Fort Drum was hardly nicked. Corregidor was heavily damaged, but not its guns, the anti-aircraft taking an appreciable toll on Japanese planes. The raids were costly and did not impair the fighting capabilities of the fortified islands. Thus, the Japanese stopped the bombing until later.
Beginning Jan. 25, when the Usaffe was ensconced in Bataan, the Japanese began emplacing artillery pieces in Ternate, Cavite, to shell the island forts. The battery, commanded by Maj. Toshinori Kondo, commenced shelling on Feb. 5 with four 105-mm guns and two 150-mm howitzers. The prime target on the first day was Fort Drum, which was hit 100 times without effect.
From then on, Kondo’s fire on the four islands became regular. It intensified in mid-February with the addition of two more 150-mm howitzers.
The defenders responded with their big guns, but they were handicapped by lack of forward observers to give them the exact locations of Kondo’s guns. Only after Maj. Jess Villamor successfully took aerial photos of the Japanese batterries did they score direct hits.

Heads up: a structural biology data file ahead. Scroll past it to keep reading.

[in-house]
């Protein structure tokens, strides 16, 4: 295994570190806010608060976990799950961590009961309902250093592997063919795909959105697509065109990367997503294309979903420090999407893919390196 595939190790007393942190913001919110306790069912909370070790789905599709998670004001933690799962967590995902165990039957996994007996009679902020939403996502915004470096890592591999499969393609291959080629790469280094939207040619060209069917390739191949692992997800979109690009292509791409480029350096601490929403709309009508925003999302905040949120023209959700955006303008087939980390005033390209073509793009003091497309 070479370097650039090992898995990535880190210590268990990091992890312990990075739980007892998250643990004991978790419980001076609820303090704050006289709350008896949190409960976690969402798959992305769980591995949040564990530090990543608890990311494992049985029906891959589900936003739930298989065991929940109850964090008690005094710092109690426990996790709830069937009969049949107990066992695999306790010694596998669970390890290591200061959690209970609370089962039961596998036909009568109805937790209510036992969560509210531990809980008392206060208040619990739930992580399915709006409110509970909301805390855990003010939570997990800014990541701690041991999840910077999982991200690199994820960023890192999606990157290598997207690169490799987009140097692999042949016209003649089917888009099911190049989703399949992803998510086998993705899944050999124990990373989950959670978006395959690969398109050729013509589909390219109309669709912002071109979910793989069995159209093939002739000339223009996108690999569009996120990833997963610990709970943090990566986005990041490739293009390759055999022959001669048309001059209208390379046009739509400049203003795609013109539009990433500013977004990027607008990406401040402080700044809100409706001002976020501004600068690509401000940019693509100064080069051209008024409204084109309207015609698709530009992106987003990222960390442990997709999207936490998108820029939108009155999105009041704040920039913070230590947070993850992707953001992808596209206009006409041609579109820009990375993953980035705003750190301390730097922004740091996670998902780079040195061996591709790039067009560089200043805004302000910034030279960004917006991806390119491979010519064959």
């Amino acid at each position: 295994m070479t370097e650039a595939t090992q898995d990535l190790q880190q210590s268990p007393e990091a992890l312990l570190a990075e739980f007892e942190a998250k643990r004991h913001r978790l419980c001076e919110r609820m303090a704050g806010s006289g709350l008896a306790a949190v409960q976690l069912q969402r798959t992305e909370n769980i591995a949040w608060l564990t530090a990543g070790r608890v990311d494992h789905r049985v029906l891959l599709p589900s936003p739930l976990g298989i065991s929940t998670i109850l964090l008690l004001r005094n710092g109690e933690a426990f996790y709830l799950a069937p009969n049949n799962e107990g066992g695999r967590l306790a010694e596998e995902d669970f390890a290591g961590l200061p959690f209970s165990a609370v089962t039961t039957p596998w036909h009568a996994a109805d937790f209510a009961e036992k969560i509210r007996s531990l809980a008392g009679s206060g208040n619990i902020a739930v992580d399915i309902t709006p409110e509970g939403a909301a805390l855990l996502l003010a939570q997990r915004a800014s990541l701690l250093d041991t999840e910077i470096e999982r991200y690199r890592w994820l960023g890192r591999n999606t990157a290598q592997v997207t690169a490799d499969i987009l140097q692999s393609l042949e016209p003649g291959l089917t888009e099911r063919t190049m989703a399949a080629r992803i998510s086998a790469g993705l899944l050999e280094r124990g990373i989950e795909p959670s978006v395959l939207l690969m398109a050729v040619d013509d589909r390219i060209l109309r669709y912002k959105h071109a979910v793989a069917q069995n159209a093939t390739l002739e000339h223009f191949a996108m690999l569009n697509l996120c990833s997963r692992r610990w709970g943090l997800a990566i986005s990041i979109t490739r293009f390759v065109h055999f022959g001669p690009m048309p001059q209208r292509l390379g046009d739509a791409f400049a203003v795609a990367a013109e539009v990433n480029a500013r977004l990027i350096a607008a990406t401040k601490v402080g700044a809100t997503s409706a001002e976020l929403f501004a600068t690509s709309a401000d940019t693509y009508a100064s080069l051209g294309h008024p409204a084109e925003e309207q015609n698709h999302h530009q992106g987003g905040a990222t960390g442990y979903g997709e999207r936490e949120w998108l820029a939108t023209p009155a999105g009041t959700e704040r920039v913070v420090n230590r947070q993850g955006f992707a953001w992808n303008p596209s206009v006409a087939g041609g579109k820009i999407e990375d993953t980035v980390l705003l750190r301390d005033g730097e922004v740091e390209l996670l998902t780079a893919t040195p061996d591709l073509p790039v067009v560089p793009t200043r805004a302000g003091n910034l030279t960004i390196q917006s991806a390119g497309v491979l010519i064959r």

By late February, the fire from Kondo’s guns had diminished.
But while Kondo’s fire was slackening, the Japanese were emplacing 10 240-mm howitzers in the Pico de Loro hills in Calumpang, Cavite, close to Fort Frank. This new artillery detachment under Maj. Masayoshi Hayakawa started unleashing deadly shells against the four islands on March 15.
Hayakawa’s shells, the deadliest in the Japanese arsenal, damaged most of Fort Frank’s guns. Fort Drum’s two searchlights and two anti-aircraft guns were destroyed, but not its 14-inch batterries even though many shells landed on the top, sides and face of the turrets.
Fortunately, Hayakawa’s monsters were pulled out to Bataan on March 22 to join in the final assault of the peninsula. By then, Fort Drum was pock-marked with hits from Japanese shells which chipped at least four inches of concrete.
After Bataan surrendered on April 9, 1942, the Japanese began preparations for taking Corregidor and its sister islands.
Starting April 11, the Japanese started shelling Corregidor, Fort Hughes, Fort Frank, and Fort Drum with 110 guns ranging from 75 mm to 240 mm. The guns of Corregidor, Fort Hughes, and Fort Frank countered as best they could, but it was an unequal artillery duel.
The Japanese not only had more guns but also had observers on the ground and in the air with sensitive instrument for range-finding the islands’ batteries. Moreover, an average of 50 Japanese bombers had been bombing the islands since March 24. The defenders could lob only a few salvoes before being plastered with Japanese shells. But the guns of Fort Drum were never silenced, affording the defenders much needed protection.